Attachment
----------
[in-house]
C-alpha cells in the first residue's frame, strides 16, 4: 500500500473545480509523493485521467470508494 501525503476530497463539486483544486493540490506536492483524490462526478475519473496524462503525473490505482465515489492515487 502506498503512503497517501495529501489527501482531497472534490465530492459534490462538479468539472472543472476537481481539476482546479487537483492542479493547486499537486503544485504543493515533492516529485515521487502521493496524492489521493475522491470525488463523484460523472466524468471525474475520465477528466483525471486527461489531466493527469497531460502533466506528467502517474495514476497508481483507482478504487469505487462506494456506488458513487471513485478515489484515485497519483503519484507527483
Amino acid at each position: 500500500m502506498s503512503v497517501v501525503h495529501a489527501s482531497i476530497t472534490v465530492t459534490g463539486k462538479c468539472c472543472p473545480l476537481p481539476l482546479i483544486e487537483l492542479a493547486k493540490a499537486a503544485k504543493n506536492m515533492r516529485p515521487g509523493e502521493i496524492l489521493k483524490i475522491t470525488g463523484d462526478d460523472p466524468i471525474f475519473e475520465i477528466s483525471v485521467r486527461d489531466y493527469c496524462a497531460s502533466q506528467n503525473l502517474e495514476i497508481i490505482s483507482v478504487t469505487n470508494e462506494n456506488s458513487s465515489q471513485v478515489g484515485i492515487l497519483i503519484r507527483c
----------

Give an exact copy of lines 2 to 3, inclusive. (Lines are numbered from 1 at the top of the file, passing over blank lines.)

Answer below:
C-alpha cells in the first residue's frame, strides 16, 4: 500500500473545480509523493485521467470508494 501525503476530497463539486483544486493540490506536492483524490462526478475519473496524462503525473490505482465515489492515487 502506498503512503497517501495529501489527501482531497472534490465530492459534490462538479468539472472543472476537481481539476482546479487537483492542479493547486499537486503544485504543493515533492516529485515521487502521493496524492489521493475522491470525488463523484460523472466524468471525474475520465477528466483525471486527461489531466493527469497531460502533466506528467502517474495514476497508481483507482478504487469505487462506494456506488458513487471513485478515489484515485497519483503519484507527483
Amino acid at each position: 500500500m502506498s503512503v497517501v501525503h495529501a489527501s482531497i476530497t472534490v465530492t459534490g463539486k462538479c468539472c472543472p473545480l476537481p481539476l482546479i483544486e487537483l492542479a493547486k493540490a499537486a503544485k504543493n506536492m515533492r516529485p515521487g509523493e502521493i496524492l489521493k483524490i475522491t470525488g463523484d462526478d460523472p466524468i471525474f475519473e475520465i477528466s483525471v485521467r486527461d489531466y493527469c496524462a497531460s502533466q506528467n503525473l502517474e495514476i497508481i490505482s483507482v478504487t469505487n470508494e462506494n456506488s458513487s465515489q471513485v478515489g484515485i492515487l497519483i503519484r507527483c